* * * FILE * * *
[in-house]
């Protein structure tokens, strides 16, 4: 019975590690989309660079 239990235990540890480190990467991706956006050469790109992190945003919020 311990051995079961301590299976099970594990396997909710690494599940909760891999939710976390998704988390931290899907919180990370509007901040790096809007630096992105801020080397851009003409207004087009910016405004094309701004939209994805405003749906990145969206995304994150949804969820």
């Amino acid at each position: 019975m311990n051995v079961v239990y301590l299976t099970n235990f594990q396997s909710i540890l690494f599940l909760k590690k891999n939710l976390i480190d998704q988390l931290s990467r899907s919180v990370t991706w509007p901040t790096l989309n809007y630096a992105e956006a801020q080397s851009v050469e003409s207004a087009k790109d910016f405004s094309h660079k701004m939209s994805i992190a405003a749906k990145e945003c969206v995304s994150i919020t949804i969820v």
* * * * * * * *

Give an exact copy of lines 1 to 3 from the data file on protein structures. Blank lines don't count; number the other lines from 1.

[in-house]
């Protein structure tokens, strides 16, 4: 019975590690989309660079 239990235990540890480190990467991706956006050469790109992190945003919020 311990051995079961301590299976099970594990396997909710690494599940909760891999939710976390998704988390931290899907919180990370509007901040790096809007630096992105801020080397851009003409207004087009910016405004094309701004939209994805405003749906990145969206995304994150949804969820």
């Amino acid at each position: 019975m311990n051995v079961v239990y301590l299976t099970n235990f594990q396997s909710i540890l690494f599940l909760k590690k891999n939710l976390i480190d998704q988390l931290s990467r899907s919180v990370t991706w509007p901040t790096l989309n809007y630096a992105e956006a801020q080397s851009v050469e003409s207004a087009k790109d910016f405004s094309h660079k701004m939209s994805i992190a405003a749906k990145e945003c969206v995304s994150i919020t949804i969820v």